We now create rosettes with combinations of the two mirror symmetries. We can put them in “parallel” or in “series”.
In “parallel” means that the rosette has both symmetries at the same time and thus the mapping functions have to obey to the conditions f(r,φ)=f(1/r,φ)=f(r,-φ)=f(1/r,-φ). They are then
These mirror symmetries for themselves make a rather “static” image of four-fold symmetry. To make this effect stronger I also used a four-fold rotational symmetry with p=4 to get this:
Here I used my photo of a fly on a Muscari flower. For the X-function I put a simple cos(4φ) term and for the Y-function a cos(8φ) term.
In “series” means that we use both mirrors one after the other. This gives a rotation by 180 degrees with the center at the intersections of the two mirror axis. The image should have this symmetry which we can write as f(r,φ)=f(1/r,φ). Thus the mapping functions are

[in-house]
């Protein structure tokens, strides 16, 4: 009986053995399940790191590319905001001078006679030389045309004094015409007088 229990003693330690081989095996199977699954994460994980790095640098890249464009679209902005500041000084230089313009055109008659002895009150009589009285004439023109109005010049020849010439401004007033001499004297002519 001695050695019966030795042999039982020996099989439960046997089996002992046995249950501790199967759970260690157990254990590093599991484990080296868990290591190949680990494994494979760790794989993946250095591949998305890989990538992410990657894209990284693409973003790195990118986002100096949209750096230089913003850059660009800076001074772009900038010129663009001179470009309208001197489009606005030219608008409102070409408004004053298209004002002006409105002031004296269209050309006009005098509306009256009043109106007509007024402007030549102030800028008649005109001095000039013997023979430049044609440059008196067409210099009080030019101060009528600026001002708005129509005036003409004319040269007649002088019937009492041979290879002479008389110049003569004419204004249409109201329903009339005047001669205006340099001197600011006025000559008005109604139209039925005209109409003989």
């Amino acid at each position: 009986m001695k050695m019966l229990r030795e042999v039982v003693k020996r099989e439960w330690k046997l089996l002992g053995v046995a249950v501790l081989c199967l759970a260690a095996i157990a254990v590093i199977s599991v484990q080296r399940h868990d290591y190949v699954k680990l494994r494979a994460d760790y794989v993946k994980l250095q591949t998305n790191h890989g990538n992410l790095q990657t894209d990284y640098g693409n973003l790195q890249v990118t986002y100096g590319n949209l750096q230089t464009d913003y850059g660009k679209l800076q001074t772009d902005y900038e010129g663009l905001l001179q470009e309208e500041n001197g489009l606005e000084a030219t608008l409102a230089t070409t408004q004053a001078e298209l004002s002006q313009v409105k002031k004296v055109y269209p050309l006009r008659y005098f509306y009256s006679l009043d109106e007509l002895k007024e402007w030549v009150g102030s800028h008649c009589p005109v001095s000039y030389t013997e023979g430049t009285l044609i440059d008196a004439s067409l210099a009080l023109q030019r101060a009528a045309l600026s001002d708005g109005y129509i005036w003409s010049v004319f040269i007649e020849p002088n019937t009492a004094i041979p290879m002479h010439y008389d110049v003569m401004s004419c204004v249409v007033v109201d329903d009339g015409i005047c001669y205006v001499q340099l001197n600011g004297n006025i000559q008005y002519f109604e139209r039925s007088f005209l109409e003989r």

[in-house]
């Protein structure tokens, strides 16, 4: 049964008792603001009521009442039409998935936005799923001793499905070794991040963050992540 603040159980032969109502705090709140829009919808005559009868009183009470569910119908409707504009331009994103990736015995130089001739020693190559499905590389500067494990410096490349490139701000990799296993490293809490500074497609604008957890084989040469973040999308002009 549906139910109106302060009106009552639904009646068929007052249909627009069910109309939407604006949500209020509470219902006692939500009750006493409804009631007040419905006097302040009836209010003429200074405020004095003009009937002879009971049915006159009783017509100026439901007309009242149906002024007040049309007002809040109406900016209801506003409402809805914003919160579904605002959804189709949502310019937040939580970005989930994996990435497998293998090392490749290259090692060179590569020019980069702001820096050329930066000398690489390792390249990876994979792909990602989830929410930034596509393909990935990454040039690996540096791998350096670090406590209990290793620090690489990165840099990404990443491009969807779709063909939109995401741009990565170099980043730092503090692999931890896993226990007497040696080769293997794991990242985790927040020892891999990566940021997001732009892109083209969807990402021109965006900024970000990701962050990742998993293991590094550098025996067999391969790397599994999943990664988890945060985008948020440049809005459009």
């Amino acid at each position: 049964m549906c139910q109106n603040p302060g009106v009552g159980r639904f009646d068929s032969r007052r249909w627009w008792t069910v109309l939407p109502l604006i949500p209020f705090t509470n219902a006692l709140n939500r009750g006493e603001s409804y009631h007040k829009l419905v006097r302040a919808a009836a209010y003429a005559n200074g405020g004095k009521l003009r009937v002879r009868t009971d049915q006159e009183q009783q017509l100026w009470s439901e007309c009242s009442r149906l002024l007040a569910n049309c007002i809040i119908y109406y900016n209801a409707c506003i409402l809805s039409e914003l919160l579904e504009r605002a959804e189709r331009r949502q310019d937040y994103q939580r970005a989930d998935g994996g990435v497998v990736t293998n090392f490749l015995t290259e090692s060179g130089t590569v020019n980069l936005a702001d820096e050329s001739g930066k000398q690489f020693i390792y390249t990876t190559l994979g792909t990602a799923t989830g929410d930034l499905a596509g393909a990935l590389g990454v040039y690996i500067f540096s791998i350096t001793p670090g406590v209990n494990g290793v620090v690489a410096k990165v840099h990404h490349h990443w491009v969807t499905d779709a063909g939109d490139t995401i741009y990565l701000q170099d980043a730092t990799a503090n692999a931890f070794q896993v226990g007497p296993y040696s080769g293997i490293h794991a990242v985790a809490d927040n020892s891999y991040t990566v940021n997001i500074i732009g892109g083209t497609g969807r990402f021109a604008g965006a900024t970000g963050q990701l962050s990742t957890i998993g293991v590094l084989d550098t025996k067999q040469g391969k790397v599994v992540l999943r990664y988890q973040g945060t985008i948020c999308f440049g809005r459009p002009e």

Because of the dynamical nature of this added rotation symmetry I preferred a rosette with 5-fold rotational symmetry. My photo of a goldsmith beetle gave this
Although this is a rather abstract ornament you can see details of the green back of the beetle and the rose flower.
I am happy that I can do this work on symmetries and create images but I cannot forget that there are many children, women and men in danger. We could help them by supporting Doctors Without Borders for example. During the next days you can get a lot of games for a small donation from https://www.humblebundle.com/freedom.